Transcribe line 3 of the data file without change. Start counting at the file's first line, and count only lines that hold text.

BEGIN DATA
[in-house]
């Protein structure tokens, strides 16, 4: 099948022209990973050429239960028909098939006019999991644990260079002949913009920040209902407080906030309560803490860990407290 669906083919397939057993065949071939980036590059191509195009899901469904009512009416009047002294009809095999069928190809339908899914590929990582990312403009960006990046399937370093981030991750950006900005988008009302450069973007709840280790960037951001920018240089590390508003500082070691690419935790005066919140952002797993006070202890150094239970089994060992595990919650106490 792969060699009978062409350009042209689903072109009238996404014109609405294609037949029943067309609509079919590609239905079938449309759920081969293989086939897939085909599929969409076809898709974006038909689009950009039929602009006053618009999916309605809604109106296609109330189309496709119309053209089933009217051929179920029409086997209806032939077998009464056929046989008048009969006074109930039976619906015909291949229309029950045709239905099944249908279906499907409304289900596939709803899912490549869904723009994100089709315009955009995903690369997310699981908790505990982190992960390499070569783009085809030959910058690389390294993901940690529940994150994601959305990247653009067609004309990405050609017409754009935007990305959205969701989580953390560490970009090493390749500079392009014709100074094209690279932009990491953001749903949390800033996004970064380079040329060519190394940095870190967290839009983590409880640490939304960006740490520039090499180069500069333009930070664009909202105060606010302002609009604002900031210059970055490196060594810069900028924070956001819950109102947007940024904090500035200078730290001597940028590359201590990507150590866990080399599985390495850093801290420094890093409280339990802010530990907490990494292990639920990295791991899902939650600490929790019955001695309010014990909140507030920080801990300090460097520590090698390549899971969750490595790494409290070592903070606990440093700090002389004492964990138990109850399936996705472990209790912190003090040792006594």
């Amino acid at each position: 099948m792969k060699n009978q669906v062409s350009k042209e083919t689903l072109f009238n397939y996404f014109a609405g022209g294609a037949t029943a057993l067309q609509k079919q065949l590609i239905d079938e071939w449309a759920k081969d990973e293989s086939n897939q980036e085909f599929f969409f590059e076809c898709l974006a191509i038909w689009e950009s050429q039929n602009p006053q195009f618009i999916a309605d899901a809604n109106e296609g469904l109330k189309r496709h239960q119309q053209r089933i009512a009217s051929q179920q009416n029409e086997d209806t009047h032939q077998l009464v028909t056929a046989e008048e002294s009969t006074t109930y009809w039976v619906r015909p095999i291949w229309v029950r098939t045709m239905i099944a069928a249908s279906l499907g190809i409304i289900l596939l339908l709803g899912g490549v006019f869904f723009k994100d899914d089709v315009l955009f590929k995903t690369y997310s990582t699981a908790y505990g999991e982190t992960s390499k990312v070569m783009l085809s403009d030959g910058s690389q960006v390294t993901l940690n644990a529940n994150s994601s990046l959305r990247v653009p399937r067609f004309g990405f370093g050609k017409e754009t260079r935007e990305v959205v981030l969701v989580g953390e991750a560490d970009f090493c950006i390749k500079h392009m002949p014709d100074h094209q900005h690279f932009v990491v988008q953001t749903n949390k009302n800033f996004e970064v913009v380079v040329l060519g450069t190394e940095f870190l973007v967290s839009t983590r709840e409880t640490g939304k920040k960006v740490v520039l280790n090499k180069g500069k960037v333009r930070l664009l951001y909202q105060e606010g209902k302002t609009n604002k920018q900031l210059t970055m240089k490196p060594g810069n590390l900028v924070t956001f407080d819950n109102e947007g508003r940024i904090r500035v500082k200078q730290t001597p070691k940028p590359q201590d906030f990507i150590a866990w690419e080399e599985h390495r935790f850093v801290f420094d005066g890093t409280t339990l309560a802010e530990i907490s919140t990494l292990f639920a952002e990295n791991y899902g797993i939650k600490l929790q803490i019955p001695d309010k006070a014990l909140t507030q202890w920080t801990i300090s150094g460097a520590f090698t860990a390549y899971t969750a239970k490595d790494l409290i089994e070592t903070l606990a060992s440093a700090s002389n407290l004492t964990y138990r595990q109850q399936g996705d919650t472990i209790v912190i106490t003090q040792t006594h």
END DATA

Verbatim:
């Amino acid at each position: 099948m792969k060699n009978q669906v062409s350009k042209e083919t689903l072109f009238n397939y996404f014109a609405g022209g294609a037949t029943a057993l067309q609509k079919q065949l590609i239905d079938e071939w449309a759920k081969d990973e293989s086939n897939q980036e085909f599929f969409f590059e076809c898709l974006a191509i038909w689009e950009s050429q039929n602009p006053q195009f618009i999916a309605d899901a809604n109106e296609g469904l109330k189309r496709h239960q119309q053209r089933i009512a009217s051929q179920q009416n029409e086997d209806t009047h032939q077998l009464v028909t056929a046989e008048e002294s009969t006074t109930y009809w039976v619906r015909p095999i291949w229309v029950r098939t045709m239905i099944a069928a249908s279906l499907g190809i409304i289900l596939l339908l709803g899912g490549v006019f869904f723009k994100d899914d089709v315009l955009f590929k995903t690369y997310s990582t699981a908790y505990g999991e982190t992960s390499k990312v070569m783009l085809s403009d030959g910058s690389q960006v390294t993901l940690n644990a529940n994150s994601s990046l959305r990247v653009p399937r067609f004309g990405f370093g050609k017409e754009t260079r935007e990305v959205v981030l969701v989580g953390e991750a560490d970009f090493c950006i390749k500079h392009m002949p014709d100074h094209q900005h690279f932009v990491v988008q953001t749903n949390k009302n800033f996004e970064v913009v380079v040329l060519g450069t190394e940095f870190l973007v967290s839009t983590r709840e409880t640490g939304k920040k960006v740490v520039l280790n090499k180069g500069k960037v333009r930070l664009l951001y909202q105060e606010g209902k302002t609009n604002k920018q900031l210059t970055m240089k490196p060594g810069n590390l900028v924070t956001f407080d819950n109102e947007g508003r940024i904090r500035v500082k200078q730290t001597p070691k940028p590359q201590d906030f990507i150590a866990w690419e080399e599985h390495r935790f850093v801290f420094d005066g890093t409280t339990l309560a802010e530990i907490s919140t990494l292990f639920a952002e990295n791991y899902g797993i939650k600490l929790q803490i019955p001695d309010k006070a014990l909140t507030q202890w920080t801990i300090s150094g460097a520590f090698t860990a390549y899971t969750a239970k490595d790494l409290i089994e070592t903070l606990a060992s440093a700090s002389n407290l004492t964990y138990r595990q109850q399936g996705d919650t472990i209790v912190i106490t003090q040792t006594h």